An article I figured i’d pass by to the good people on this forum… i hope this ignorance amuses you…
Powerlifters are unintentionally the cause of certain undesirable (bad) things.
Because of powerlifters:
- People who are new to the gym copy their routines. The result is a confusion of their original goal of looking and feeling better with a nebulous and confused desire to become stronger.
For some reason the dominant male in the gym tends to set the pace for other people. Don’t ask me why this is, it just is. People just assume that what he is doing is “correct.” If the dominant male happens to be, incidentally, a powerlifter, then everyone suffers.
Powerlifters care about strength.
Bodybuilders care about muscle development.
Because of this, each train DIFFERENTLY.
Different training leads to different physique changes.
Strength for bodybuilders is a side effect of training for muscle growth.
Look up pictures of the best powerlifters. What do they look like?
Barrel-chested and pudgy? Pear-shaped?
Do they look like they even exercise?
I would provide images/links but I’m not trying to be mean.
Powerlifters did not set out with a goal to look that way, that’s only a consequence (a side effect) of their quest to lift very heavy weights (numbers).
There are no pure powerlifters who look like bodybuilders. None. Zero.
How to tell if you lift like a powerlifter (which does not necessarily mean that you’re going about it correctly, just lifting according to what you “see”):
If you try to lift weights that are too heavy for yourself, but sure look impressive (to you), you might be a powerlifter. A tell-tale sign is that you bounce the weight off your chest during bench press.
If the weight is so heavy that you MUST rest 3, 4, 5+ minutes to recuperate your strength to do another set, then you might be a powerlifter.
If you do every exercise just like this, you are definitely a powerlifter. Expect to look differently; just not the way you had hoped before you “learned” how to lift.
People who are new to the gym sometimes copy powerlifters who wear belts as a fashion accesory–all the time–even during upper body exercises. This is like “protecting” the core from doing its job, and so the core becomes underdeveloped. Two benefits of squats are improved strength and condition of the core, and sinewy development of the lower back. These two benefits are deleted if one wears a belt all the time. Why not wear pretty colored belts instead of the drab leather or wear a matching purse too?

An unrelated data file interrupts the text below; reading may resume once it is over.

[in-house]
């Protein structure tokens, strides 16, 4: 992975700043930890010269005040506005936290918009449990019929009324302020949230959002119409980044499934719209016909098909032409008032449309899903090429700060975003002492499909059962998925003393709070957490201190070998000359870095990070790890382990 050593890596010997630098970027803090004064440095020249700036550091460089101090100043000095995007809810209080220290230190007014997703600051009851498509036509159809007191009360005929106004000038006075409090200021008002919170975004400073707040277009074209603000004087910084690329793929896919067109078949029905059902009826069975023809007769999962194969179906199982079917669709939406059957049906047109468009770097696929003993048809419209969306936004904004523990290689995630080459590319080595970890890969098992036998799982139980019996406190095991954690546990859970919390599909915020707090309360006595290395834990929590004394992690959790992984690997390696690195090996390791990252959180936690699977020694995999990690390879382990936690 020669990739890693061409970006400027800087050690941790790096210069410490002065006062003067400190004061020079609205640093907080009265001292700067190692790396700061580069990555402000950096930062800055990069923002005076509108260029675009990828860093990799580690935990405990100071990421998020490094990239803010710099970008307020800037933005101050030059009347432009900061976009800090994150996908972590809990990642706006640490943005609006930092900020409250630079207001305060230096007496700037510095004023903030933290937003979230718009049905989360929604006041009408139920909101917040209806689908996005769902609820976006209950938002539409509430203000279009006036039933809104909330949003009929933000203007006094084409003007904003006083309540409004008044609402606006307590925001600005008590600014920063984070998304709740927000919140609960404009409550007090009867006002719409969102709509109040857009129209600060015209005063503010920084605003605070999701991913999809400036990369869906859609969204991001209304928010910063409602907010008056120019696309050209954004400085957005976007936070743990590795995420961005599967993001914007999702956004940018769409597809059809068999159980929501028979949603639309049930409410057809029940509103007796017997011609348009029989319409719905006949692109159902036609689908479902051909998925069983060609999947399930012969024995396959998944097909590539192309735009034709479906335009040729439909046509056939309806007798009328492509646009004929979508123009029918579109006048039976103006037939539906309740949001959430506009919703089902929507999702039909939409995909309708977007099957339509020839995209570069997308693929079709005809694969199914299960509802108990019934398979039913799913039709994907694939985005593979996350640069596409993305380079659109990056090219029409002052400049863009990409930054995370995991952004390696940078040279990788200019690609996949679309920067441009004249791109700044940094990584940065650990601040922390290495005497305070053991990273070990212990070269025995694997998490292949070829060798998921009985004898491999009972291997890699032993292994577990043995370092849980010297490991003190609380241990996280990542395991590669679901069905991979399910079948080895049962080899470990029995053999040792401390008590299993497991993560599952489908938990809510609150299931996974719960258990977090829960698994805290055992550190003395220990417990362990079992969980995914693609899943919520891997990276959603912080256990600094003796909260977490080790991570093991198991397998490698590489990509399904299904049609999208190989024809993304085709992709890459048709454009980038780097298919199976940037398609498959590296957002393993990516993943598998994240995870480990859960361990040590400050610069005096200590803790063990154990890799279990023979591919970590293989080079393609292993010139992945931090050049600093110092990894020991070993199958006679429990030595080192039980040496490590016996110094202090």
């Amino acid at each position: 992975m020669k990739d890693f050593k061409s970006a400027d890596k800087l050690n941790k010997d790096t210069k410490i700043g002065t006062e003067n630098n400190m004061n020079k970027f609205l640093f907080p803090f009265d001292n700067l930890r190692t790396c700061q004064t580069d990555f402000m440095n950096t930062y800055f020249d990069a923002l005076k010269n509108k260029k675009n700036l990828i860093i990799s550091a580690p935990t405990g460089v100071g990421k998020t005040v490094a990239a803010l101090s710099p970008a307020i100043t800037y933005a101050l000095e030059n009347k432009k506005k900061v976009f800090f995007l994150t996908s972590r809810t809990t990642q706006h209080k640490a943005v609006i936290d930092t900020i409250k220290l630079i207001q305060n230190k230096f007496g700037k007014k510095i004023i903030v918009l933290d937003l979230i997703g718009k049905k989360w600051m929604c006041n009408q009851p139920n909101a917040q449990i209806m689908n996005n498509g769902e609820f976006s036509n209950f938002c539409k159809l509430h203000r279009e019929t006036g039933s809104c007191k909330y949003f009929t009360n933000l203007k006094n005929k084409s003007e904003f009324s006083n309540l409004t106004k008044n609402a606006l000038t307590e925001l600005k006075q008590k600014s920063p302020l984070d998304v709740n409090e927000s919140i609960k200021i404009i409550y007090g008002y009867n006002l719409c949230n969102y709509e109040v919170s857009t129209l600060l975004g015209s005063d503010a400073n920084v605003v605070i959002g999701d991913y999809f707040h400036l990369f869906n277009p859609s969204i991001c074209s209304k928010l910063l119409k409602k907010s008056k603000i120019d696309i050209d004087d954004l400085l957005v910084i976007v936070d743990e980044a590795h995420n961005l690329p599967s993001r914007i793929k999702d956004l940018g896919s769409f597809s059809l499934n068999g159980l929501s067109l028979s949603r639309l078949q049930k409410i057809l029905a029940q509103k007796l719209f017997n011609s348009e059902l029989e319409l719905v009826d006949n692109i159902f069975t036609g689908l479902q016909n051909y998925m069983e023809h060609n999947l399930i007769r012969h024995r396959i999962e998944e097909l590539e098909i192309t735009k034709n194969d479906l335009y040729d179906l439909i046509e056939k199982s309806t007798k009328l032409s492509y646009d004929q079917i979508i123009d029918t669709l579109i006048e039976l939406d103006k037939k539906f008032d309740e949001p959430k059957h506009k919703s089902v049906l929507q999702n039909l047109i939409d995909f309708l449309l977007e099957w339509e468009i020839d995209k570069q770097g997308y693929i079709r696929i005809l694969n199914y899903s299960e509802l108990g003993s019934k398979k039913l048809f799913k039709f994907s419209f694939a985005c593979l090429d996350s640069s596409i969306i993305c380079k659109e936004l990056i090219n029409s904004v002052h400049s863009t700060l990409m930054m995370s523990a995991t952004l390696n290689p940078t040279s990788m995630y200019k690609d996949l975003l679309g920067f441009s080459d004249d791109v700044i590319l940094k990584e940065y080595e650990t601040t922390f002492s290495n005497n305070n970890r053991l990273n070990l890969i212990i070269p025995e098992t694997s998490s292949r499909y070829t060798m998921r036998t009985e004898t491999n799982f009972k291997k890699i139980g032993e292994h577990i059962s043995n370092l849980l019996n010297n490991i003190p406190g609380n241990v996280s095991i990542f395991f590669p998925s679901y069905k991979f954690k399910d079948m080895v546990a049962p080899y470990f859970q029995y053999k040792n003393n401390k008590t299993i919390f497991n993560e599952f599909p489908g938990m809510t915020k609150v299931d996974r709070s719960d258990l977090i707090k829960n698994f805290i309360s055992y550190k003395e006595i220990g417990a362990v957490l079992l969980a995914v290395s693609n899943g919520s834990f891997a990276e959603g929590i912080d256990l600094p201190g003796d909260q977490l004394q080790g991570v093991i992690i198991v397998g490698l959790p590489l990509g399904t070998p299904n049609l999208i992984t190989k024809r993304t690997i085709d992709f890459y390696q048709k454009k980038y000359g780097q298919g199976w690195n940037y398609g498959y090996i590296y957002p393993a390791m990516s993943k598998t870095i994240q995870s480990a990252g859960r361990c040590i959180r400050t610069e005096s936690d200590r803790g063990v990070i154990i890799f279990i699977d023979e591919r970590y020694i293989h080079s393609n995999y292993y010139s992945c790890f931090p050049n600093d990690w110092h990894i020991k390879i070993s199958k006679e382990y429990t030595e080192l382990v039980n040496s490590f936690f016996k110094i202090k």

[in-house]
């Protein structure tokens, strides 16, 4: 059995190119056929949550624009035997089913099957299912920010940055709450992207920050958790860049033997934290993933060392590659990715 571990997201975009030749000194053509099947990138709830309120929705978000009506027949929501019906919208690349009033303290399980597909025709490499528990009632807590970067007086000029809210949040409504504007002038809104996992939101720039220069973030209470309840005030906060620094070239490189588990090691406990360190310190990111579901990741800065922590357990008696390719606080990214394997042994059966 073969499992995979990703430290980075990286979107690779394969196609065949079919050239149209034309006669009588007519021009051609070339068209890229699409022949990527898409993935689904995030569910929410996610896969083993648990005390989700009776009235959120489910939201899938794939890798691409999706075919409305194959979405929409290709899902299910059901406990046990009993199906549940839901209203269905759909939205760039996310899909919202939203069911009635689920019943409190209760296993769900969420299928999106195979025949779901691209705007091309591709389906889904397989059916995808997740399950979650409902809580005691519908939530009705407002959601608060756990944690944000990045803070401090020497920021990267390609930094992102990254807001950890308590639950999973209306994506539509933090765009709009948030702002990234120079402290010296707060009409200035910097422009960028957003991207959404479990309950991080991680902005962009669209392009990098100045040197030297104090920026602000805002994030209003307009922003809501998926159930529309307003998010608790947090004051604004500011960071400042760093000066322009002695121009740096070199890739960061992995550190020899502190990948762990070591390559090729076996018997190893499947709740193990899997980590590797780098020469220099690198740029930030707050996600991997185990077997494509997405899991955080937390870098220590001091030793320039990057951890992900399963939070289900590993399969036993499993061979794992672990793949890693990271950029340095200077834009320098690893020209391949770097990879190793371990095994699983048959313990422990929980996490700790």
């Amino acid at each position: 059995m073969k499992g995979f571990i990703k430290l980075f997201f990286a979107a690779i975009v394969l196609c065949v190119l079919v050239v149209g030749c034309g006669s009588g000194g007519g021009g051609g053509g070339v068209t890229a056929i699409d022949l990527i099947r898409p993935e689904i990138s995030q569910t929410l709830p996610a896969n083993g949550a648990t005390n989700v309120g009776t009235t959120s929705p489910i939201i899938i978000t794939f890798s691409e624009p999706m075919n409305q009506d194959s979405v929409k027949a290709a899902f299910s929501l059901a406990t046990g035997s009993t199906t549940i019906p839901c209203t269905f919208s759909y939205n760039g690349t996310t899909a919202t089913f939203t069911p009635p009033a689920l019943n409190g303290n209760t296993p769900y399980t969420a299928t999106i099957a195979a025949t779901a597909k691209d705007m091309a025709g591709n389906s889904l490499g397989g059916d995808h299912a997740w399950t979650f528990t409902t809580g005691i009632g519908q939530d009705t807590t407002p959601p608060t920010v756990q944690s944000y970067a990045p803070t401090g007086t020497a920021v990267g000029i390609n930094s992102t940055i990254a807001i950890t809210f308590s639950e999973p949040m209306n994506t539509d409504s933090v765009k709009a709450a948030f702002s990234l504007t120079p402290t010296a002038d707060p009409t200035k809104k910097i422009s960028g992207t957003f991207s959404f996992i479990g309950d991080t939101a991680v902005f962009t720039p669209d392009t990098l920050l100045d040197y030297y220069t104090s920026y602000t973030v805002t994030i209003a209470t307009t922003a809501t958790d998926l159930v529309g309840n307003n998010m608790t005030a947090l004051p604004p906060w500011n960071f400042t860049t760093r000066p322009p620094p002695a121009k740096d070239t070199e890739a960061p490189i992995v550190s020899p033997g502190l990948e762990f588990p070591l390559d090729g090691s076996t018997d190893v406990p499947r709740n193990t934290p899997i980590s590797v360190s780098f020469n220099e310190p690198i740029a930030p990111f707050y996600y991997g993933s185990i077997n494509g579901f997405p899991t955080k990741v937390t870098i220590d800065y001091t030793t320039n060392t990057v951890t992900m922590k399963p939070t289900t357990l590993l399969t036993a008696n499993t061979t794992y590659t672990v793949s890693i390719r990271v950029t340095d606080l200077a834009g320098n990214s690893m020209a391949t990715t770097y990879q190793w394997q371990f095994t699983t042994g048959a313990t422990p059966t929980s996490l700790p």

People mistakenly believe that the squat movement ends exactly when the knees hit 90 degrees. Powerlifters do this to maximize the amount of weight that can be lifted. Going past 90 degrees does not cause injury. Bad, improper lifting form during squats cause injury; especially if the lifter is attempting too much weight for himself. link Powerlifting squats are different than bodybuilding squats, and cheat the quadriceps from full development.
Ideally, the quadriceps should be stretched at one end of the movement, which requires going past 90 degrees. Think about the biceps curl–at one end (the top) of the movement, the triceps are fully stretched while the biceps are fully contracted. Oppositely, at the end of the triceps extension, the biceps are fully stretched. You wouldn’t cut your curls short, would you? So why cut your squats short? Use a Smith machine sometimes or all the time.
People who are new to the gym tend to think that forced reps with a spotter is the way to lift weights.
Powerlifters’ favorite question: “Uh…Whaddya Bench?”
Just because one can lift a certain amount of weight; just because one is able to lift it, does not mean that lifting like that all the time will lead to good benefits.